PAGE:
According to the 2004-05 Occupational Outlook Handbook published by the Bureau of Labor Statistics (BLS), legal professionals can be adversely affected by cyclical swings in the economy and the business cycle. Temporary contract positions often provide an economical solution. Firms get the benefit of added help without having to make long-term staffing commitments, and workers who otherwise might go unemployed gain flexible work arrangements and the possibility that the short-term arrangement might turn into permanent positions.
Susan Maginnis, a certified staffing professional (CSP) at Pat Taylor & Associates in Washington, DC, stated that "there are a variety of reasons law firms use temps. It depends upon the work they are doing for a client and the number of people they need.
"For instance, they may need 40 people to review documents in a short period of time and therefore do not have the time nor inclination to hire permanent employees. Another reason is cost effectiveness."
The BLS reported that beginning in the 1980s, work arrangements began to shift from primarily full-time wage and salary work to include more temporary work. Temporary work arrangements that outsource employees have grown. Labor economists agree that the practice is a permanent and growing feature of the new economy.
Demand for temporary workers has helped fuel the increase in temporary agencies across the U.S., including ones that specialize in legal positions.
Other motivations a legal organization might have for hiring temporary workers are: requiring individuals with specialized skills, desire to not add more permanent employees, special projects with specific time lengths, or an immediate need to fill a position.
Janice James, a Certified Staffing Professional who also works at Pat Taylor & Associates, stated, "Litigation in particular is a driving force behind hiring temporary workers. This is the biggest area of law that consistently utilizes temporary employees."
There are many advantages associated with temporary work from the employee perspective.
Paul Masterson, Director of West Coast Operations of Update Legal, a full-service placement firm for the legal industry, stated that the benefits include "flexibility, variety, good hourly pay, quality of life, and control."
Mrs. James added, "It allows people to stay in their field while they look for something permanent and provides valuable opportunities to network."
Salaries for temporary legal staff
positions range from $20/hr to $35/hr. A permanent position, in contrast, can range from $15/hr to $51/hr, depending on the position.
The negative stigma previously attached to temping has disappeared, experts say. "Future employers are now viewing temporary work in a positive light," Mr. Masterson said. "Employers are looking at temporary work as a training ground; they are now looking at the substantive nature of the work and giving employees credit for it."
Mrs. Maginnis added that temping has some career advantages for workers. "It is a nice way for entry levels to see what law firms are like; the culture differs quite a bit between firms," she noted. "Temping is a way for entry levels to also see what area of law suits them best."
After deciding to pursue temporary work, an employee must select a temporary agency or firm and then typically pass a screening process. Pat Taylor & Associates has specific procedures for selecting temporary candidates.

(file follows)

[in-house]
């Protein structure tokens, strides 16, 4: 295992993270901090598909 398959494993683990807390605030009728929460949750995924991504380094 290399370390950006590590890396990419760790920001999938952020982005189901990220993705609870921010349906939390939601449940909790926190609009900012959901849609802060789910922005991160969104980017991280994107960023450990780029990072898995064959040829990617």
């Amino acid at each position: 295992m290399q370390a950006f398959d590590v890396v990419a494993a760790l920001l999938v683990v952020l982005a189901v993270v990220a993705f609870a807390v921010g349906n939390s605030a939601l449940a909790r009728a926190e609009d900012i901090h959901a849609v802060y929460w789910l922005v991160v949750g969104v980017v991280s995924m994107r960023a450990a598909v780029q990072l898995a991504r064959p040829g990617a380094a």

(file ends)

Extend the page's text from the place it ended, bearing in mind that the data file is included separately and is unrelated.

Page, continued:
Mrs. Maginnis stated, "We interview candidates, check references and education, and have them fill out different forms, for example, a confidentiality form. We introduce candidates to others in the office so that everyone can get a better sense of the person; that way we are able to market the individual to the client better."
Other staffing companies require testing and conflict and background checks.
Assignment lengths for contract jobs can vary from one day to even two years, according to Mrs. James.
Experts say clients are demanding in the qualifications they want, even for temporary workers. "Clients are getting more sophisticated in the types of candidates they are looking for, particularly in terms of skill sets," Mrs. Maginnis said. "For litigation, they like candidates who have a background in database programs like Summation, Concordance, and Access. There are higher requests for these individuals."
Experts agree that a professional demeanor, college degree or certification, appropriate work experience, high levels of flexibility, adaptability, and proactivity are all qualities of a good temporary worker.
Mr. Masterson advised that individuals seeking temporary work should determine their objectives. "Are they looking for something that will lead into a permanent position or contract work that offers flexibility?"
Mrs. James said that "there are temporary workers who enjoy the convenience of making their own schedule so that they may pursue other avenues, but most hope for an assignment that leads to something permanent." Experts agree that seeking temporary work is an excellent avenue for landing a permanent job
Whatever the desired outcome, communication is of the utmost importance if a temporary arrangement is to be successful for all involved: staffing firm, employer, and employee. Mr. Masterson stated, "The relationship between the staffing firm, employer, and employee must be cooperative one; all sides must contribute a certain degree of effort."
Mrs. James added, "The future of temping looks excellent…it has reached a point where it is standard for many law firms to use temps. Across the board at various professional levels, temping will continue to flourish."
I like LawCrossing as the email alert facility here is phenomenal.
LawCrossing Fact #185: Our application system allows you to apply for multiple jobs at the same time, saving time and energy!